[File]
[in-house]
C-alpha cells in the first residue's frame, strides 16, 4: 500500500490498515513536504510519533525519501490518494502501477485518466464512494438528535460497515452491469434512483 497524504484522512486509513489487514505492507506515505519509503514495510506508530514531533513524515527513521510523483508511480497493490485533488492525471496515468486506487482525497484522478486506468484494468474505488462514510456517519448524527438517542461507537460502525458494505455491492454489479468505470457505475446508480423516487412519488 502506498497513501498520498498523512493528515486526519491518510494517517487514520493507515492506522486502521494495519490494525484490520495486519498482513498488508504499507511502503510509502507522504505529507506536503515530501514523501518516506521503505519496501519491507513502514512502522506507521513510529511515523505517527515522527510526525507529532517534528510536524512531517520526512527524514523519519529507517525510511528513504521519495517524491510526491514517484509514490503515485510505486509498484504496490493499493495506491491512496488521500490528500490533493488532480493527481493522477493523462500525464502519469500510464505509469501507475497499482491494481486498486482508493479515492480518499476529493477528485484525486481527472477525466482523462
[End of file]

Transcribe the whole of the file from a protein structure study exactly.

[in-house]
C-alpha cells in the first residue's frame, strides 16, 4: 500500500490498515513536504510519533525519501490518494502501477485518466464512494438528535460497515452491469434512483 497524504484522512486509513489487514505492507506515505519509503514495510506508530514531533513524515527513521510523483508511480497493490485533488492525471496515468486506487482525497484522478486506468484494468474505488462514510456517519448524527438517542461507537460502525458494505455491492454489479468505470457505475446508480423516487412519488 502506498497513501498520498498523512493528515486526519491518510494517517487514520493507515492506522486502521494495519490494525484490520495486519498482513498488508504499507511502503510509502507522504505529507506536503515530501514523501518516506521503505519496501519491507513502514512502522506507521513510529511515523505517527515522527510526525507529532517534528510536524512531517520526512527524514523519519529507517525510511528513504521519495517524491510526491514517484509514490503515485510505486509498484504496490493499493495506491491512496488521500490528500490533493488532480493527481493522477493523462500525464502519469500510464505509469501507475497499482491494481486498486482508493479515492480518499476529493477528485484525486481527472477525466482523462